Solar-powered drones could one day provide 4 billion people in poorer parts of the world access to the internet, Facebook said after a “successful” test of its drone, Aquila. The internet company intends to share the blueprints for the technology.
Facebook co-founder and CEO, Mark Zuckerberg, posted video of the drone which landed in Arizona after flying for an hour and 46 minutes over the desert. The previous test of Aquila in December resulted in a crash.
“We successfully gathered a lot of data to help us optimize Aquila’s efficiency. No one has ever built an unmanned airplane that will fly for months at a time, so we need to tune every detail to get this right,” wrote Zuckerberg on Facebook.
“When Aquila is ready, it will be a fleet of solar-powered planes that will beam internet connectivity across the world,” he added.
Facebook is developing wireless antennas to go with the drones.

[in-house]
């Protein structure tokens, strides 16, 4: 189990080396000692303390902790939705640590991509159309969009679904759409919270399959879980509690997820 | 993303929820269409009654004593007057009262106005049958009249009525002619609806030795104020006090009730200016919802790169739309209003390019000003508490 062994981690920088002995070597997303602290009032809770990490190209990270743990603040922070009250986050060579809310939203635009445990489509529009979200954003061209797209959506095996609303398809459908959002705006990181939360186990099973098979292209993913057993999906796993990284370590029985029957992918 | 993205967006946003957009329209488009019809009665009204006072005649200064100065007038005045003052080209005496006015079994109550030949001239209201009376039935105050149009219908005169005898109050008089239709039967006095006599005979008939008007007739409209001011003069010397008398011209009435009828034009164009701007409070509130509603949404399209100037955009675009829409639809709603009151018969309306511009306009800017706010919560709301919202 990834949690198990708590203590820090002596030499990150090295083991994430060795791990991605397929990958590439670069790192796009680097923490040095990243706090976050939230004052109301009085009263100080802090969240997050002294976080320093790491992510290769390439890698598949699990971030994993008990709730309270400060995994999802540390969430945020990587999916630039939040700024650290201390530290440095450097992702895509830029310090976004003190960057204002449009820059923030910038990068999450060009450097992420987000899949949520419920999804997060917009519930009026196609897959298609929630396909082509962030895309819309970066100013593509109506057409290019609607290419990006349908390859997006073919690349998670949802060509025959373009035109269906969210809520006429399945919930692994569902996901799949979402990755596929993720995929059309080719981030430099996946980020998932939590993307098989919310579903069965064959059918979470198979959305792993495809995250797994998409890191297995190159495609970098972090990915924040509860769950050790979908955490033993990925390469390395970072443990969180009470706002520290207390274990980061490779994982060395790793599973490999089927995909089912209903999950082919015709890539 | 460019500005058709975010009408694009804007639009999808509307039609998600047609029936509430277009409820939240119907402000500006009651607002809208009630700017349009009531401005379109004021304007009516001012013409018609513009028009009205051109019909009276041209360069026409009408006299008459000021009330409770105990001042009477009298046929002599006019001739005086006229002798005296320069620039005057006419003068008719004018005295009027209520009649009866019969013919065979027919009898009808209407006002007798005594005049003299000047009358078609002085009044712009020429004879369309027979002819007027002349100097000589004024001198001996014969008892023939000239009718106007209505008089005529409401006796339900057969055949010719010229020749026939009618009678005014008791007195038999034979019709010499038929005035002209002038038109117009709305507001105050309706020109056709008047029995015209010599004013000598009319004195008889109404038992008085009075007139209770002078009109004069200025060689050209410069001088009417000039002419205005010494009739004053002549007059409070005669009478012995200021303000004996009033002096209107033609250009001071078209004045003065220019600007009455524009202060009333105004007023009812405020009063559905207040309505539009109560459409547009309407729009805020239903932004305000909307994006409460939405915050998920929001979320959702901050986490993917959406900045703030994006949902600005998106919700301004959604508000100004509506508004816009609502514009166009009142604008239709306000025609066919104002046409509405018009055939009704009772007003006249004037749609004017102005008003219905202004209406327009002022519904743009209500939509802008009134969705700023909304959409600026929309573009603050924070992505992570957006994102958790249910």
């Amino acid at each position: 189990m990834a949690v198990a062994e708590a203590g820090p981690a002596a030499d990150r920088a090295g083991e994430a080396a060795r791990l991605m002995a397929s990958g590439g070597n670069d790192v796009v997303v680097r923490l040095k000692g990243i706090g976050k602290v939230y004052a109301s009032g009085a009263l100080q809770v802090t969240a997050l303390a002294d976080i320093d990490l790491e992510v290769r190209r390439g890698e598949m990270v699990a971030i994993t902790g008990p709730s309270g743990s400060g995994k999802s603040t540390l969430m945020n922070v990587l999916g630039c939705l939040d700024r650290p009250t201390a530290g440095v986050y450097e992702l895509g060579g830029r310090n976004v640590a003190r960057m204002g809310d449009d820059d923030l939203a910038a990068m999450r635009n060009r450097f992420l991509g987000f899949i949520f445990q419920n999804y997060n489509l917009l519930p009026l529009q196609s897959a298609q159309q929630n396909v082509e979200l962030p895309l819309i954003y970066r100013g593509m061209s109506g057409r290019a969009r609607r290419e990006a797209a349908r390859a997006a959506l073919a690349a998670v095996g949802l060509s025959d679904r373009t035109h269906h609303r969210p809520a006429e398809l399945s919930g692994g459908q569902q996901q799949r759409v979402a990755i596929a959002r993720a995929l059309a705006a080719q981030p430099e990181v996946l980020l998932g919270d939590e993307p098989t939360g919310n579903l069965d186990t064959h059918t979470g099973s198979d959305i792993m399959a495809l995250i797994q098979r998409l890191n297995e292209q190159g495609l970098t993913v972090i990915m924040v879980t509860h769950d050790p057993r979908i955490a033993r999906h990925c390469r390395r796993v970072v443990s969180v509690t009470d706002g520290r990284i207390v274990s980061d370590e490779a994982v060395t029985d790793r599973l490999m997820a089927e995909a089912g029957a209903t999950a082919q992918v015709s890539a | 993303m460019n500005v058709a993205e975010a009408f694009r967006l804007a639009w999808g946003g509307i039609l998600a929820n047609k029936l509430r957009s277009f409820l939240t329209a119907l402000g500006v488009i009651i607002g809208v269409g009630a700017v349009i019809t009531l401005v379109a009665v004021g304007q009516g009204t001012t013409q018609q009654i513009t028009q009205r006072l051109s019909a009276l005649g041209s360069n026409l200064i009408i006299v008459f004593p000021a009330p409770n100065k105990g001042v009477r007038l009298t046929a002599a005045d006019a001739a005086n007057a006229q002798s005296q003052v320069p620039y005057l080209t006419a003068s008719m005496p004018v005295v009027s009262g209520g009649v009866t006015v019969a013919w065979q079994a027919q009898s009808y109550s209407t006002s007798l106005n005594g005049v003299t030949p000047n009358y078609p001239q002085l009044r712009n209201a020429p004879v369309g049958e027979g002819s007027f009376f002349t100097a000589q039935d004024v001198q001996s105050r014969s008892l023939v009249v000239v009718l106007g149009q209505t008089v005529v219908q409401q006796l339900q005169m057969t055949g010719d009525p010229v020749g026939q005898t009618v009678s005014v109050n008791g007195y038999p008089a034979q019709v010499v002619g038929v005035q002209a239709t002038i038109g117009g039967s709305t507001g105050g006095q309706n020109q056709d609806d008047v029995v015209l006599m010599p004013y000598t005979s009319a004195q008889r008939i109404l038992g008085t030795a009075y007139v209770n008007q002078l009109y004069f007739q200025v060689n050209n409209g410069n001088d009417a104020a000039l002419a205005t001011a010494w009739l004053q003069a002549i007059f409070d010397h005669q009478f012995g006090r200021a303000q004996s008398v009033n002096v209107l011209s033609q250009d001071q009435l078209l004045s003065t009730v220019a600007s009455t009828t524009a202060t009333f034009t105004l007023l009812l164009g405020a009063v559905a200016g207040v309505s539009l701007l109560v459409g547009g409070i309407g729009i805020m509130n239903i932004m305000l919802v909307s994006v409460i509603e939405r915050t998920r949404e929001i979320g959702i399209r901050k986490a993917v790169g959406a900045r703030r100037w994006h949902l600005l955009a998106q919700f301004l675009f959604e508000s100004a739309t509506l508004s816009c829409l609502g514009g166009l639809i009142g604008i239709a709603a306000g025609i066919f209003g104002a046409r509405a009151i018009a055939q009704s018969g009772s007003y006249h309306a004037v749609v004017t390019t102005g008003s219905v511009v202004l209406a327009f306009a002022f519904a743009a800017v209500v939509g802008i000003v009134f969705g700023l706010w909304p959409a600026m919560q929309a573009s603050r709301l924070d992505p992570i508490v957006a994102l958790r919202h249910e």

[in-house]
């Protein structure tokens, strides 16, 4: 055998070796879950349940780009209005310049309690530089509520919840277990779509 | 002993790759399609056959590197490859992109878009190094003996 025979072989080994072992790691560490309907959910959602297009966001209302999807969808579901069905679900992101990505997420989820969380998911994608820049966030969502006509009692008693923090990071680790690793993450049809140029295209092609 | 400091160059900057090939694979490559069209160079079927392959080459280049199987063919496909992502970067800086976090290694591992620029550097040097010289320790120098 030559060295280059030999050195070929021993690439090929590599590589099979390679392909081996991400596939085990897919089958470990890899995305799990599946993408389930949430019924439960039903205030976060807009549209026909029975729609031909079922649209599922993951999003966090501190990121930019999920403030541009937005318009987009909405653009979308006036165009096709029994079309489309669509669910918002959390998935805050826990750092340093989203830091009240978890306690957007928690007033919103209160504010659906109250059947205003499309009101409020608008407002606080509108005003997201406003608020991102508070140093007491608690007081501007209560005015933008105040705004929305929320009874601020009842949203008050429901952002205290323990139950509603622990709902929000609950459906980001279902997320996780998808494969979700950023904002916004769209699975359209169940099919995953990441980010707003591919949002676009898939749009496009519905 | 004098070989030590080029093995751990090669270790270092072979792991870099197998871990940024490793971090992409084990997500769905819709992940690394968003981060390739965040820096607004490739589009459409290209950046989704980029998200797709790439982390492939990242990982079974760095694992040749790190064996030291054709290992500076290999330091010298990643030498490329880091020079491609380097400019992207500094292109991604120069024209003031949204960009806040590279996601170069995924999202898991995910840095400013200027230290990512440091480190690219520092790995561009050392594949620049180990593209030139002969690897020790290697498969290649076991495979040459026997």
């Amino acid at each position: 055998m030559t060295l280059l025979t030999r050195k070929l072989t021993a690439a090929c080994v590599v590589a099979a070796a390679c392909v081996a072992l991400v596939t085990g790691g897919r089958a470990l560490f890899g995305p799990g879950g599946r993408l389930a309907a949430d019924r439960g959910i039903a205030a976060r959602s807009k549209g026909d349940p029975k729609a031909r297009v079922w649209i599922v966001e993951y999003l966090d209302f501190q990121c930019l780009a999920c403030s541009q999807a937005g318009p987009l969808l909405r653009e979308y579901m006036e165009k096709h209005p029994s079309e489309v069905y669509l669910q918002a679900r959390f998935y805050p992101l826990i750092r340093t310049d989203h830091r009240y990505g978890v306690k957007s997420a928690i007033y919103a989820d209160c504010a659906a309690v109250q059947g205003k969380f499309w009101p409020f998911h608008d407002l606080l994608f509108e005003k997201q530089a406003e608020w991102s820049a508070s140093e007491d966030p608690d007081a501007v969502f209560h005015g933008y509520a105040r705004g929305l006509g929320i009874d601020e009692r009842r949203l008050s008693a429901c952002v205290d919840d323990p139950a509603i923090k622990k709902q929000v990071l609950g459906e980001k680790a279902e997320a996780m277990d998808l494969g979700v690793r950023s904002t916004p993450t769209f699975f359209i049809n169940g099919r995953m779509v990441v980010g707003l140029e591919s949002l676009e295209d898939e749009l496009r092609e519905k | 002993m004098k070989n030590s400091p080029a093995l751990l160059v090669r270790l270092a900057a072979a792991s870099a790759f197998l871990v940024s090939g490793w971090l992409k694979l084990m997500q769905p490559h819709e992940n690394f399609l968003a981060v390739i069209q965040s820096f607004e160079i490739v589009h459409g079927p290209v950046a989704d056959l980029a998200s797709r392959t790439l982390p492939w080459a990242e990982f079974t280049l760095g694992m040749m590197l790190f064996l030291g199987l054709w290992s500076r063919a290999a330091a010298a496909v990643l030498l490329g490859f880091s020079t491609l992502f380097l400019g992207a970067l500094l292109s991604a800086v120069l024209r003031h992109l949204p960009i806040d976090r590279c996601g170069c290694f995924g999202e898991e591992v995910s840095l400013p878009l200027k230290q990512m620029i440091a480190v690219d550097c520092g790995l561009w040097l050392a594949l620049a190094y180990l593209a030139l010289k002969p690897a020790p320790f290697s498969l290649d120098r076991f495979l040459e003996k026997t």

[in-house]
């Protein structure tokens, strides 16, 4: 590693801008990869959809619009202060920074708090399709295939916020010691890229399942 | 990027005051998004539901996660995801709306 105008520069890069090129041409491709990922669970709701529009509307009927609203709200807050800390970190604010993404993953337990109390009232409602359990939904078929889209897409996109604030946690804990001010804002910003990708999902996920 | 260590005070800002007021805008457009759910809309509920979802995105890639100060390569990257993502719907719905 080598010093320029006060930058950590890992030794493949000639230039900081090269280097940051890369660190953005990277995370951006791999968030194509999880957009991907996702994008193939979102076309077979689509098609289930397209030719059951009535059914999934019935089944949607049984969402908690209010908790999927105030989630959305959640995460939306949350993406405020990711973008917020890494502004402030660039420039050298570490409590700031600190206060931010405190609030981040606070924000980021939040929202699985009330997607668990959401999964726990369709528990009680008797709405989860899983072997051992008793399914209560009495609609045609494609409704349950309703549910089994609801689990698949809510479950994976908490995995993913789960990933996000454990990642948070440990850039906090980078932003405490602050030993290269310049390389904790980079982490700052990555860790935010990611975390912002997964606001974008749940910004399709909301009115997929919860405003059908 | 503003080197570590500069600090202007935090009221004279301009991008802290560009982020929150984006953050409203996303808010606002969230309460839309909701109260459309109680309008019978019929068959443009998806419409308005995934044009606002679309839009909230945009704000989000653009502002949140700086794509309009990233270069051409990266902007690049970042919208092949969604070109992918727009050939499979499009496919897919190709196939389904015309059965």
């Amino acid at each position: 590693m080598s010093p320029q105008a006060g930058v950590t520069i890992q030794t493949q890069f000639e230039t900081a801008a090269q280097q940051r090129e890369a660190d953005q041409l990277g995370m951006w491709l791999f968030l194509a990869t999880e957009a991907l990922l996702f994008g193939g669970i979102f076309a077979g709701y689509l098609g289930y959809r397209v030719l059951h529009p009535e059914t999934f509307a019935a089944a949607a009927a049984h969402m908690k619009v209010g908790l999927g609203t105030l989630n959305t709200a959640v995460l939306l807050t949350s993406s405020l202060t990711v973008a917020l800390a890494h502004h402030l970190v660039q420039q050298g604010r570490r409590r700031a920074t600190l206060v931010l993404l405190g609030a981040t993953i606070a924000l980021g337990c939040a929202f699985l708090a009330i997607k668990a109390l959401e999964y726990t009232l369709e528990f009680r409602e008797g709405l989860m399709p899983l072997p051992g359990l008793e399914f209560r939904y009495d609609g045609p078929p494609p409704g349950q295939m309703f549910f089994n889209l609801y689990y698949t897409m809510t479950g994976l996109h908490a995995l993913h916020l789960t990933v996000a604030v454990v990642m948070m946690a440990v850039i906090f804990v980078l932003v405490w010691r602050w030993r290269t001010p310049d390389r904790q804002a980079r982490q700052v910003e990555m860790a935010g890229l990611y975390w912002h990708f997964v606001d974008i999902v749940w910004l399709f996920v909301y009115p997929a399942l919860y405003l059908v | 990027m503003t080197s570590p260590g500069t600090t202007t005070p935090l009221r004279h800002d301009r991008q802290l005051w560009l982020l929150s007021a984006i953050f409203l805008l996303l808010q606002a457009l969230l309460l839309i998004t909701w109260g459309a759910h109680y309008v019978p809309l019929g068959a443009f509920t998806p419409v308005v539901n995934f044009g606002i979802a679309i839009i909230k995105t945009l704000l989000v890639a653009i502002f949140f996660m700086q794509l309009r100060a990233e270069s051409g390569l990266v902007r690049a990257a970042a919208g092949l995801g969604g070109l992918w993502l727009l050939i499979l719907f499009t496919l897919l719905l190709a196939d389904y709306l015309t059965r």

This technology is far less expensive than dragging fiber and power lines out into world’s rural areas and setting up traditional antenna systems, known as base stations, according to Facebook vice president of infrastructure Jay Parikh. “We’re reinventing the concept of a base station,” he said.
The company does not plan to sell the technology, nor does it intend to operate its own drones and antennas, instead, it wants to freely share its blueprints so that many telecommunications companies can work to expand the reach of the internet, according to Wired.
More internet access means more people can access Facebook.
The company now has two billion monthly active users worldwide.
Facebook isn’t the only company working to expand the reach of the internet. Google is building its own drones as well as high-altitude balloons that can deliver internet access from the stratosphere.